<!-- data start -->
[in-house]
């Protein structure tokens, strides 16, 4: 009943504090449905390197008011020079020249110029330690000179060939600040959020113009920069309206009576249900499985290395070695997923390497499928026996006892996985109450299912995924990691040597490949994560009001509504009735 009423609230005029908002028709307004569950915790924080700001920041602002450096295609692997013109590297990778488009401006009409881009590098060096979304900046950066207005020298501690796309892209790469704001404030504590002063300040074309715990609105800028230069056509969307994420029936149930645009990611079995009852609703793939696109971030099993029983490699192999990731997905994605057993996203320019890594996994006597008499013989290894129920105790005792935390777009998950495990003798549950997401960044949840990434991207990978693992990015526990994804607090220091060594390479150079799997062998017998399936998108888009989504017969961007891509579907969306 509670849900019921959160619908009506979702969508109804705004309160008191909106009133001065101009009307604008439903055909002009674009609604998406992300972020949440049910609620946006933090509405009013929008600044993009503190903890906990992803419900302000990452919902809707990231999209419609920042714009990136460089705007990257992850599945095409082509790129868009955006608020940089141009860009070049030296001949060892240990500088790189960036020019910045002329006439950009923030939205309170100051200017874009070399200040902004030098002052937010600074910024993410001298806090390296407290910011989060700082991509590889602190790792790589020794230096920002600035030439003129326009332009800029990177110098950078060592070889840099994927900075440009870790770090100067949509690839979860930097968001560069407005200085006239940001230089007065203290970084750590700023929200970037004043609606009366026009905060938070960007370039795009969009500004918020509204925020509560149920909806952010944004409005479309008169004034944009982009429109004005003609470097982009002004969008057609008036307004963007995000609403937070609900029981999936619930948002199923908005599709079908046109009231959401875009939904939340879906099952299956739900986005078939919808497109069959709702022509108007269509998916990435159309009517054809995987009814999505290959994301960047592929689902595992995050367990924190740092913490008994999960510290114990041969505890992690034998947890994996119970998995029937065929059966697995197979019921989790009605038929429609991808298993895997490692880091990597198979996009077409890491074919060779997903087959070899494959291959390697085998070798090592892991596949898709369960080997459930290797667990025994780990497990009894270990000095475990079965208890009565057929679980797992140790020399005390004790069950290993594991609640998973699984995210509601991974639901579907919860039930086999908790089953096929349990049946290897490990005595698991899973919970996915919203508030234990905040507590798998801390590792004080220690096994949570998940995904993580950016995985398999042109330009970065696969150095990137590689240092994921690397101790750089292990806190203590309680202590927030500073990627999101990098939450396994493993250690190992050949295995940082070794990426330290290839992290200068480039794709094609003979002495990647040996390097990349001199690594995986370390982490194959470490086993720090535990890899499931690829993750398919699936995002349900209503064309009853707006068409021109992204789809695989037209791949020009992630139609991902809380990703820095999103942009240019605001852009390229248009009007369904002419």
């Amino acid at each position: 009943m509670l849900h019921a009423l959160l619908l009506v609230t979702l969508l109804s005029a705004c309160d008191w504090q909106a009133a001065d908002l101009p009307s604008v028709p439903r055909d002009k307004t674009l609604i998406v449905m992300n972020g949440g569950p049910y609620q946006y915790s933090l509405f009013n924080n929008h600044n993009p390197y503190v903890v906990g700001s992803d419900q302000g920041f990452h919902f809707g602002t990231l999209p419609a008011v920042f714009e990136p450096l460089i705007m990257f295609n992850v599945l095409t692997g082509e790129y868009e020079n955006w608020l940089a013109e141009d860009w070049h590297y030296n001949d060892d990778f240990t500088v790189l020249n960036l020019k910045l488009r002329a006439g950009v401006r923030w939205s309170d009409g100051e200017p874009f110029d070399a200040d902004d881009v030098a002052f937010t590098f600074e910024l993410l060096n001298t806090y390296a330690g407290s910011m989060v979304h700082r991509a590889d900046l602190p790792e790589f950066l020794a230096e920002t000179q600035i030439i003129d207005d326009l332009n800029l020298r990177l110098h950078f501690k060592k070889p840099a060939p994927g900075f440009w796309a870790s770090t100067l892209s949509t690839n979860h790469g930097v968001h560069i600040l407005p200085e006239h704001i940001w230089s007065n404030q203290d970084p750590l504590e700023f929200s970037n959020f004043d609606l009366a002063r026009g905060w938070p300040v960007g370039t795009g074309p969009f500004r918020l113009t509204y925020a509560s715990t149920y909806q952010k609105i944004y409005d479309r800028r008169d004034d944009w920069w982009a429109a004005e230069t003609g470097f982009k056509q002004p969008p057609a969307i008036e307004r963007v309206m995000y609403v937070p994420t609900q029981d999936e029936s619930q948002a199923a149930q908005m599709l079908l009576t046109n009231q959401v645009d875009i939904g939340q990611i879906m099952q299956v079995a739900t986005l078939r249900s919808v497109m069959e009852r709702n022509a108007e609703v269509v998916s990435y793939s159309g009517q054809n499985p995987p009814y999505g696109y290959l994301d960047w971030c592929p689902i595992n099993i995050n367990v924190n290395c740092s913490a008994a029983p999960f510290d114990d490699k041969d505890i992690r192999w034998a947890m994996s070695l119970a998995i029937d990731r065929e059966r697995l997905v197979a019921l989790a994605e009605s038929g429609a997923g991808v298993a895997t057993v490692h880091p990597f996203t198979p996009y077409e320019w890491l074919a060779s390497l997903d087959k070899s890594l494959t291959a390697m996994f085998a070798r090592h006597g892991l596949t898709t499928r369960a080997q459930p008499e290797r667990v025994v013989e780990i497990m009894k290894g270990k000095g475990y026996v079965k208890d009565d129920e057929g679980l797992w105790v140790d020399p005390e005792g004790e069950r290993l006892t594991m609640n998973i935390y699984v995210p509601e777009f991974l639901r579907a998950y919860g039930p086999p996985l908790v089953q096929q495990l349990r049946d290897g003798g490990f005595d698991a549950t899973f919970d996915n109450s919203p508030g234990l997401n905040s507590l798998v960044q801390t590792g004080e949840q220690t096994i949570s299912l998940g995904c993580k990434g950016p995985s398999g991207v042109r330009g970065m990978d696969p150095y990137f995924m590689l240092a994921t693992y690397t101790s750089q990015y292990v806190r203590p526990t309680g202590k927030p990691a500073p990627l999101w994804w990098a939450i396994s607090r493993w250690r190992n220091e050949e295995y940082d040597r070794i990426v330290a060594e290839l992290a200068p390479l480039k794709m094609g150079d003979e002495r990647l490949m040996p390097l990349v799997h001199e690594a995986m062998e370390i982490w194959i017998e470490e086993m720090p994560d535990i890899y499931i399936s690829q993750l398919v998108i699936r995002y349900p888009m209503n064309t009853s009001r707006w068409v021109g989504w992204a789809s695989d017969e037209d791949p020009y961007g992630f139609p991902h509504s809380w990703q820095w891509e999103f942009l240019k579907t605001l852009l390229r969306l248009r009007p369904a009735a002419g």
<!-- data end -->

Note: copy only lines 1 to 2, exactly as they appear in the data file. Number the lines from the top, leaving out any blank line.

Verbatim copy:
[in-house]
């Protein structure tokens, strides 16, 4: 009943504090449905390197008011020079020249110029330690000179060939600040959020113009920069309206009576249900499985290395070695997923390497499928026996006892996985109450299912995924990691040597490949994560009001509504009735 009423609230005029908002028709307004569950915790924080700001920041602002450096295609692997013109590297990778488009401006009409881009590098060096979304900046950066207005020298501690796309892209790469704001404030504590002063300040074309715990609105800028230069056509969307994420029936149930645009990611079995009852609703793939696109971030099993029983490699192999990731997905994605057993996203320019890594996994006597008499013989290894129920105790005792935390777009998950495990003798549950997401960044949840990434991207990978693992990015526990994804607090220091060594390479150079799997062998017998399936998108888009989504017969961007891509579907969306 509670849900019921959160619908009506979702969508109804705004309160008191909106009133001065101009009307604008439903055909002009674009609604998406992300972020949440049910609620946006933090509405009013929008600044993009503190903890906990992803419900302000990452919902809707990231999209419609920042714009990136460089705007990257992850599945095409082509790129868009955006608020940089141009860009070049030296001949060892240990500088790189960036020019910045002329006439950009923030939205309170100051200017874009070399200040902004030098002052937010600074910024993410001298806090390296407290910011989060700082991509590889602190790792790589020794230096920002600035030439003129326009332009800029990177110098950078060592070889840099994927900075440009870790770090100067949509690839979860930097968001560069407005200085006239940001230089007065203290970084750590700023929200970037004043609606009366026009905060938070960007370039795009969009500004918020509204925020509560149920909806952010944004409005479309008169004034944009982009429109004005003609470097982009002004969008057609008036307004963007995000609403937070609900029981999936619930948002199923908005599709079908046109009231959401875009939904939340879906099952299956739900986005078939919808497109069959709702022509108007269509998916990435159309009517054809995987009814999505290959994301960047592929689902595992995050367990924190740092913490008994999960510290114990041969505890992690034998947890994996119970998995029937065929059966697995197979019921989790009605038929429609991808298993895997490692880091990597198979996009077409890491074919060779997903087959070899494959291959390697085998070798090592892991596949898709369960080997459930290797667990025994780990497990009894270990000095475990079965208890009565057929679980797992140790020399005390004790069950290993594991609640998973699984995210509601991974639901579907919860039930086999908790089953096929349990049946290897490990005595698991899973919970996915919203508030234990905040507590798998801390590792004080220690096994949570998940995904993580950016995985398999042109330009970065696969150095990137590689240092994921690397101790750089292990806190203590309680202590927030500073990627999101990098939450396994493993250690190992050949295995940082070794990426330290290839992290200068480039794709094609003979002495990647040996390097990349001199690594995986370390982490194959470490086993720090535990890899499931690829993750398919699936995002349900209503064309009853707006068409021109992204789809695989037209791949020009992630139609991902809380990703820095999103942009240019605001852009390229248009009007369904002419």